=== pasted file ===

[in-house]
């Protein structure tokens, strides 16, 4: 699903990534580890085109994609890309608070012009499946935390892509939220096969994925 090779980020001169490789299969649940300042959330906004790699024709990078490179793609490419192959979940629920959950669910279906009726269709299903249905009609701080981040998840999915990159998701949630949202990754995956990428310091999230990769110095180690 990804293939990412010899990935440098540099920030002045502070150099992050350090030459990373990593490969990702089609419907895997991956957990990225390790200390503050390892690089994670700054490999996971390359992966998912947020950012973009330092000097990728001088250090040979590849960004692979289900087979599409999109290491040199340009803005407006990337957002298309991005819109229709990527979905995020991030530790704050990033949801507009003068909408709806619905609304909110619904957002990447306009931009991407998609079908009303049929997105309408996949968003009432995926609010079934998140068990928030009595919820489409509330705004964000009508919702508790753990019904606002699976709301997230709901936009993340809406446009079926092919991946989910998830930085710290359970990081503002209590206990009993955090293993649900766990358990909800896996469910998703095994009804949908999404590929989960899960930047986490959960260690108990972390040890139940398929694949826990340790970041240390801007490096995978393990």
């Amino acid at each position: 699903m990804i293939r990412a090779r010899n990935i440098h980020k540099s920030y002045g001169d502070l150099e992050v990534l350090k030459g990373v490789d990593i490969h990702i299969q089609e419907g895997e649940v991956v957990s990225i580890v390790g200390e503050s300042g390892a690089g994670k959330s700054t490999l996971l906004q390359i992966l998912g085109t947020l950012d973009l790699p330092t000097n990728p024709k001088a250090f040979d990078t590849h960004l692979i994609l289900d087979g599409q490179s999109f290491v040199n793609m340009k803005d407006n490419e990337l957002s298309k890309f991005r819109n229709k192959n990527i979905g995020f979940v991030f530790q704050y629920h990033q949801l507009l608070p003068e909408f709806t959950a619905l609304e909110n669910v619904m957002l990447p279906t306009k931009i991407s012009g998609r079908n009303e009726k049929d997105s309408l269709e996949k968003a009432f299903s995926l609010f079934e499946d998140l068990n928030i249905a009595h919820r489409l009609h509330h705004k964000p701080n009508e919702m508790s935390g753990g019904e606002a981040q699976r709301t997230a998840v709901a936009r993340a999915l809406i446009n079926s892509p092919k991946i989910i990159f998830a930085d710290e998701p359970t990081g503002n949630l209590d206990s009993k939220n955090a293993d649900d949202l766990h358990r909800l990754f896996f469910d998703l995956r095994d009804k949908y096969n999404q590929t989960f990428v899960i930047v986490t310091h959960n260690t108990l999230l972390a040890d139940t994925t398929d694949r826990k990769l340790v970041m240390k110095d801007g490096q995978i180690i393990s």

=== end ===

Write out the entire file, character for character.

[in-house]
């Protein structure tokens, strides 16, 4: 699903990534580890085109994609890309608070012009499946935390892509939220096969994925 090779980020001169490789299969649940300042959330906004790699024709990078490179793609490419192959979940629920959950669910279906009726269709299903249905009609701080981040998840999915990159998701949630949202990754995956990428310091999230990769110095180690 990804293939990412010899990935440098540099920030002045502070150099992050350090030459990373990593490969990702089609419907895997991956957990990225390790200390503050390892690089994670700054490999996971390359992966998912947020950012973009330092000097990728001088250090040979590849960004692979289900087979599409999109290491040199340009803005407006990337957002298309991005819109229709990527979905995020991030530790704050990033949801507009003068909408709806619905609304909110619904957002990447306009931009991407998609079908009303049929997105309408996949968003009432995926609010079934998140068990928030009595919820489409509330705004964000009508919702508790753990019904606002699976709301997230709901936009993340809406446009079926092919991946989910998830930085710290359970990081503002209590206990009993955090293993649900766990358990909800896996469910998703095994009804949908999404590929989960899960930047986490959960260690108990972390040890139940398929694949826990340790970041240390801007490096995978393990």
């Amino acid at each position: 699903m990804i293939r990412a090779r010899n990935i440098h980020k540099s920030y002045g001169d502070l150099e992050v990534l350090k030459g990373v490789d990593i490969h990702i299969q089609e419907g895997e649940v991956v957990s990225i580890v390790g200390e503050s300042g390892a690089g994670k959330s700054t490999l996971l906004q390359i992966l998912g085109t947020l950012d973009l790699p330092t000097n990728p024709k001088a250090f040979d990078t590849h960004l692979i994609l289900d087979g599409q490179s999109f290491v040199n793609m340009k803005d407006n490419e990337l957002s298309k890309f991005r819109n229709k192959n990527i979905g995020f979940v991030f530790q704050y629920h990033q949801l507009l608070p003068e909408f709806t959950a619905l609304e909110n669910v619904m957002l990447p279906t306009k931009i991407s012009g998609r079908n009303e009726k049929d997105s309408l269709e996949k968003a009432f299903s995926l609010f079934e499946d998140l068990n928030i249905a009595h919820r489409l009609h509330h705004k964000p701080n009508e919702m508790s935390g753990g019904e606002a981040q699976r709301t997230a998840v709901a936009r993340a999915l809406i446009n079926s892509p092919k991946i989910i990159f998830a930085d710290e998701p359970t990081g503002n949630l209590d206990s009993k939220n955090a293993d649900d949202l766990h358990r909800l990754f896996f469910d998703l995956r095994d009804k949908y096969n999404q590929t989960f990428v899960i930047v986490t310091h959960n260690t108990l999230l972390a040890d139940t994925t398929d694949r826990k990769l340790v970041m240390k110095d801007g490096q995978i180690i393990s």